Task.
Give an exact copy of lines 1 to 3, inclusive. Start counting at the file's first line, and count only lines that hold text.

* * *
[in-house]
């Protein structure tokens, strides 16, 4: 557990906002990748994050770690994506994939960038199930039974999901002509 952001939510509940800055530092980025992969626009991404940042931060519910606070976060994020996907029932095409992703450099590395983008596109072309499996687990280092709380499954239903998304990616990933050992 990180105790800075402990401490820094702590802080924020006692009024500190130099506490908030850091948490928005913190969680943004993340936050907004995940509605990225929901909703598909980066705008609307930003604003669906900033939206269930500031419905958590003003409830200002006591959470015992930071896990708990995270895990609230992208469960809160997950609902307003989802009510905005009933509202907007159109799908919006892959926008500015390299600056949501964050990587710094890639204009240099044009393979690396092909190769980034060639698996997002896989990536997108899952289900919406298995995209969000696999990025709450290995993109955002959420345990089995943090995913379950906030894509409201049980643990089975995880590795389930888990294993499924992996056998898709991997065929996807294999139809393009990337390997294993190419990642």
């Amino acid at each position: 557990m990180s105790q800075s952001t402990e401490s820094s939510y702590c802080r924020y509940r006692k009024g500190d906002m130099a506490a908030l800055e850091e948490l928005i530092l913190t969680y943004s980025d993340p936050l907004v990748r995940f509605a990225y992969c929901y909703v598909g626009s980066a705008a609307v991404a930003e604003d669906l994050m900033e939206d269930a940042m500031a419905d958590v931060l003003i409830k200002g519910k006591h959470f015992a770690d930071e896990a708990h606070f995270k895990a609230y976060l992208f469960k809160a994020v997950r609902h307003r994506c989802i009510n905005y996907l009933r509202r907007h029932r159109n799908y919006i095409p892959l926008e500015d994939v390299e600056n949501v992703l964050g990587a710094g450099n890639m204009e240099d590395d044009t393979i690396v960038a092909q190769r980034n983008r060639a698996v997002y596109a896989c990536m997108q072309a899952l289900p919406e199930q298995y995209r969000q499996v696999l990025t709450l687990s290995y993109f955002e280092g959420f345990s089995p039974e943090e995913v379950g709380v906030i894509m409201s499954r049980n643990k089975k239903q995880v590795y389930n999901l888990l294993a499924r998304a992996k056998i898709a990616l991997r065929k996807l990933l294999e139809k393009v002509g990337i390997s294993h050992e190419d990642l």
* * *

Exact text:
[in-house]
């Protein structure tokens, strides 16, 4: 557990906002990748994050770690994506994939960038199930039974999901002509 952001939510509940800055530092980025992969626009991404940042931060519910606070976060994020996907029932095409992703450099590395983008596109072309499996687990280092709380499954239903998304990616990933050992 990180105790800075402990401490820094702590802080924020006692009024500190130099506490908030850091948490928005913190969680943004993340936050907004995940509605990225929901909703598909980066705008609307930003604003669906900033939206269930500031419905958590003003409830200002006591959470015992930071896990708990995270895990609230992208469960809160997950609902307003989802009510905005009933509202907007159109799908919006892959926008500015390299600056949501964050990587710094890639204009240099044009393979690396092909190769980034060639698996997002896989990536997108899952289900919406298995995209969000696999990025709450290995993109955002959420345990089995943090995913379950906030894509409201049980643990089975995880590795389930888990294993499924992996056998898709991997065929996807294999139809393009990337390997294993190419990642």
């Amino acid at each position: 557990m990180s105790q800075s952001t402990e401490s820094s939510y702590c802080r924020y509940r006692k009024g500190d906002m130099a506490a908030l800055e850091e948490l928005i530092l913190t969680y943004s980025d993340p936050l907004v990748r995940f509605a990225y992969c929901y909703v598909g626009s980066a705008a609307v991404a930003e604003d669906l994050m900033e939206d269930a940042m500031a419905d958590v931060l003003i409830k200002g519910k006591h959470f015992a770690d930071e896990a708990h606070f995270k895990a609230y976060l992208f469960k809160a994020v997950r609902h307003r994506c989802i009510n905005y996907l009933r509202r907007h029932r159109n799908y919006i095409p892959l926008e500015d994939v390299e600056n949501v992703l964050g990587a710094g450099n890639m204009e240099d590395d044009t393979i690396v960038a092909q190769r980034n983008r060639a698996v997002y596109a896989c990536m997108q072309a899952l289900p919406e199930q298995y995209r969000q499996v696999l990025t709450l687990s290995y993109f955002e280092g959420f345990s089995p039974e943090e995913v379950g709380v906030i894509m409201s499954r049980n643990k089975k239903q995880v590795y389930n999901l888990l294993a499924r998304a992996k056998i898709a990616l991997r065929k996807l990933l294999e139809k393009v002509g990337i390997s294993h050992e190419d990642l």